FARMINGDALE, N.Y. (Reuters) - Brooks Koepka has enjoyed plenty of success at the majors in recent years and on Tuesday the PGA Championship holder shed some light on why he feels golf’s blue riband events may just be the “easiest to win”.
Koepka will chase a fourth major title in three years at this week’s PGA Championship and the American world number three has already written off half of the players who will be competing at the Bethpage Black Course.
“There’s 156 in the field, so you figure at least 80 of them I’m just going to beat,” Koepka told a news conference. “From there, the others — you figure about half of them won’t play well from there, so you’re down to about maybe 35.
“And then from 35... (the) pressure is going to get to (some of) them. It only leaves you with a few more, and you’ve just got to beat those guys.”
Having triumphed in three of the last seven majors he has played in, it is not surprising that Koepka, who finished second at last month’s Masters, is oozing confidence this week where he is once again one of the favorites.
Koepka has won just twice on the PGA Tour outside of the majors and conceded that at regular events he would often get ahead of himself and press too hard in the hope of building a cushion, whereas in majors he focuses on staying in the moment.
“I think one of the big things that I’ve learned over the last few years is you don’t need to win it, you don’t have to try to go win it,” said Koepka.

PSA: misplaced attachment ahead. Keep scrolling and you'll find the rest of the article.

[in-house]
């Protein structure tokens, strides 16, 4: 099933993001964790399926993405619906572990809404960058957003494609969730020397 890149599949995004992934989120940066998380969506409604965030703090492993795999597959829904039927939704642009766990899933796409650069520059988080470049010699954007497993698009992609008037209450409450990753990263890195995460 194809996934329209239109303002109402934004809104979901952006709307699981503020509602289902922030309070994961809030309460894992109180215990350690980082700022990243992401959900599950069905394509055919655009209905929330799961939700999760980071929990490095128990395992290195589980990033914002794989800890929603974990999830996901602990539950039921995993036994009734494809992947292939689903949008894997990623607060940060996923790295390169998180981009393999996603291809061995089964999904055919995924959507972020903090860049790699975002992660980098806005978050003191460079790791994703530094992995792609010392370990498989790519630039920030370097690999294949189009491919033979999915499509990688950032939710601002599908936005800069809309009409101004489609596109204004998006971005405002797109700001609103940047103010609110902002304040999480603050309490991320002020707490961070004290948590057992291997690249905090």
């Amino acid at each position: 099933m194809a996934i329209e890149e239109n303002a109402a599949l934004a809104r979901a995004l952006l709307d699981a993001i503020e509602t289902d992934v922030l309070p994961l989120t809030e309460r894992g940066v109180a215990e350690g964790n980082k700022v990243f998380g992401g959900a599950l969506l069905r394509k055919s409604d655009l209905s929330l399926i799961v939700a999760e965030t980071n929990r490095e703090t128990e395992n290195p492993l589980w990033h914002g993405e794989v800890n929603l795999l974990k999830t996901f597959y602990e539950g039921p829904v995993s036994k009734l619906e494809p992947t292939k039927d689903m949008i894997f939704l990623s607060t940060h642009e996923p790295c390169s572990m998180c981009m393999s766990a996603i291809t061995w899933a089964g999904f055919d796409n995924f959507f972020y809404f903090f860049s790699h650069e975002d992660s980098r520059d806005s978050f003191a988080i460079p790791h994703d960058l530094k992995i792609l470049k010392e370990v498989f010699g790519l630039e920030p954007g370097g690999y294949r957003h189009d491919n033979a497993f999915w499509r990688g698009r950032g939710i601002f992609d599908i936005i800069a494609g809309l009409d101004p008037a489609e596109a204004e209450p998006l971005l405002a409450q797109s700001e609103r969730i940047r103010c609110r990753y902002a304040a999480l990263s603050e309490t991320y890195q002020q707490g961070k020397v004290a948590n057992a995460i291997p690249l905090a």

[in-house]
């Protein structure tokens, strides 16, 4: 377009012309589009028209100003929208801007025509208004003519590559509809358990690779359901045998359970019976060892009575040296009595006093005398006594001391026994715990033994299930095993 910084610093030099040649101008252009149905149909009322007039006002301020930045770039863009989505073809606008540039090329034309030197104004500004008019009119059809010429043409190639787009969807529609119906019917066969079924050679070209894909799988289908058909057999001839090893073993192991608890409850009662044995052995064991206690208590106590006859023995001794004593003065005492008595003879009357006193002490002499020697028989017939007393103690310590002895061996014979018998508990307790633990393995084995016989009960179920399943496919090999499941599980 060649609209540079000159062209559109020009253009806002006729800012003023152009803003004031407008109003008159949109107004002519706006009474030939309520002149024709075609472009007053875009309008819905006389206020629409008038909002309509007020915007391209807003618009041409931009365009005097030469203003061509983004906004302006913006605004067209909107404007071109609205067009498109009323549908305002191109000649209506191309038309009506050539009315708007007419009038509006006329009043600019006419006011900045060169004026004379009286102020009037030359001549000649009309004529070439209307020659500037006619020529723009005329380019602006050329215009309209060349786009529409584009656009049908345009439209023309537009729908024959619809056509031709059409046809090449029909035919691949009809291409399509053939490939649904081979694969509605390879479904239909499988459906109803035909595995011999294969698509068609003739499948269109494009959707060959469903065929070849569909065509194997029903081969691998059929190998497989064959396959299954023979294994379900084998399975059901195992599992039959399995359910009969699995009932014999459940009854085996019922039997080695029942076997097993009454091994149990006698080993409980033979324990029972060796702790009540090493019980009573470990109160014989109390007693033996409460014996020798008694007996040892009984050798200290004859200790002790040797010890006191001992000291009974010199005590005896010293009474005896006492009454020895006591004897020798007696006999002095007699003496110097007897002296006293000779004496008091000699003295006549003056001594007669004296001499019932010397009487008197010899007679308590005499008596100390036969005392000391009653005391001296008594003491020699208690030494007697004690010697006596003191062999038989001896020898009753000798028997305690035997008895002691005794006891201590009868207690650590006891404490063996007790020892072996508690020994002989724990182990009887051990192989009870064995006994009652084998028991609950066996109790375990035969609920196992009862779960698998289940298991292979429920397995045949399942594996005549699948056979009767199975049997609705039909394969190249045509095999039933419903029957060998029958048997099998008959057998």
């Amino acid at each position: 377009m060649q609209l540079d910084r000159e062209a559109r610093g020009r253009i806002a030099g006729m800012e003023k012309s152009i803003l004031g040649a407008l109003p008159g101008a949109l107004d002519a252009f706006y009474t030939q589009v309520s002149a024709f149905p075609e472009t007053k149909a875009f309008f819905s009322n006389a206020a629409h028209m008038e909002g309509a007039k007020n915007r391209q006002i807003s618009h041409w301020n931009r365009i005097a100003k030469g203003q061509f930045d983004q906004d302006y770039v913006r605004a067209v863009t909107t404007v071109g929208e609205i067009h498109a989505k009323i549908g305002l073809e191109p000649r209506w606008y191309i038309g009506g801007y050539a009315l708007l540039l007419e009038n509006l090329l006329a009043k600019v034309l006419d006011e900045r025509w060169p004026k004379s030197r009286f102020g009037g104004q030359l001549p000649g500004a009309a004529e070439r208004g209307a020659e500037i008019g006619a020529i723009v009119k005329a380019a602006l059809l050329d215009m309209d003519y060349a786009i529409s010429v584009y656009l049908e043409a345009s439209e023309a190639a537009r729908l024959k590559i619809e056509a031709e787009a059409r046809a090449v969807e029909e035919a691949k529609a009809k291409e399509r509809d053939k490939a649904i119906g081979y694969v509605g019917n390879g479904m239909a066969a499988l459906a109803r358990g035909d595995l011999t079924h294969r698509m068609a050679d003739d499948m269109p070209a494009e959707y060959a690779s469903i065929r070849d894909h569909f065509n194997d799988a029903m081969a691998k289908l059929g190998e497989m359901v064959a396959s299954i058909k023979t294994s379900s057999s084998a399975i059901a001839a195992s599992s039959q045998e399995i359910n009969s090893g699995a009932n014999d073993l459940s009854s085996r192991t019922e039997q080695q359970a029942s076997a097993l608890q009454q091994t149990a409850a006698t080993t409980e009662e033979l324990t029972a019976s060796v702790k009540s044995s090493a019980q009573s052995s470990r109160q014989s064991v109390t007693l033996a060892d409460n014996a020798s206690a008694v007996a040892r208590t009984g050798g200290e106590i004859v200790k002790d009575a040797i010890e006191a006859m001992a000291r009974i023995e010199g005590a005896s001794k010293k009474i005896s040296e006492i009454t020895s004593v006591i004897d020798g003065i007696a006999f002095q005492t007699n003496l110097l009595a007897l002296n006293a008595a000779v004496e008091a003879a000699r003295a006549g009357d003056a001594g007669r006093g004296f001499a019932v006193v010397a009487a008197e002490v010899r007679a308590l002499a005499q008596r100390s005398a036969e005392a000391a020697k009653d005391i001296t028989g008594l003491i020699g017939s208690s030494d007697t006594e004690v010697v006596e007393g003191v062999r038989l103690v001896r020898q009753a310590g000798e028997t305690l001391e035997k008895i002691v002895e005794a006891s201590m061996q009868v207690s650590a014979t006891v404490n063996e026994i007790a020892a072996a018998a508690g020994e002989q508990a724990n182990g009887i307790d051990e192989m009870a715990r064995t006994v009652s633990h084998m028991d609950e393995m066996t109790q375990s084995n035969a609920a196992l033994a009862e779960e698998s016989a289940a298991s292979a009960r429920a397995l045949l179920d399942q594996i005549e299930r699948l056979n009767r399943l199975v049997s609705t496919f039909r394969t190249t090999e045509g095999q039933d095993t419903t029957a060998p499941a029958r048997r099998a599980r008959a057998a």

“Just hang around. If you hang around, good things are going to happen.”
The 29-year-old will play the first two rounds of the PGA Championship on Thursday and Friday alongside Masters champion Tiger Woods and British Open champion Francesco Molinari.
So confident is Koepka, who will aim to become the first repeat winner of the PGA Championship since Woods accomplished the feat in 2007, that he feels reaching double figures when it comes to his career tally of major titles is very possible.
“You keep doing what you’re supposed to do, you play good, you peak at the right times. Like I said, I think sometimes the majors are the easiest ones to win,” said Koepka.
“Half the people shoot themselves out of it, and mentally I know I can beat most of them, and then from there it’s those guys left, who’s going to play good and who can win.
“I don’t see any reason it can’t get to double digits.”
Reporting by Andrew Both; Writing by Frank Pingue; editing by Ken Ferris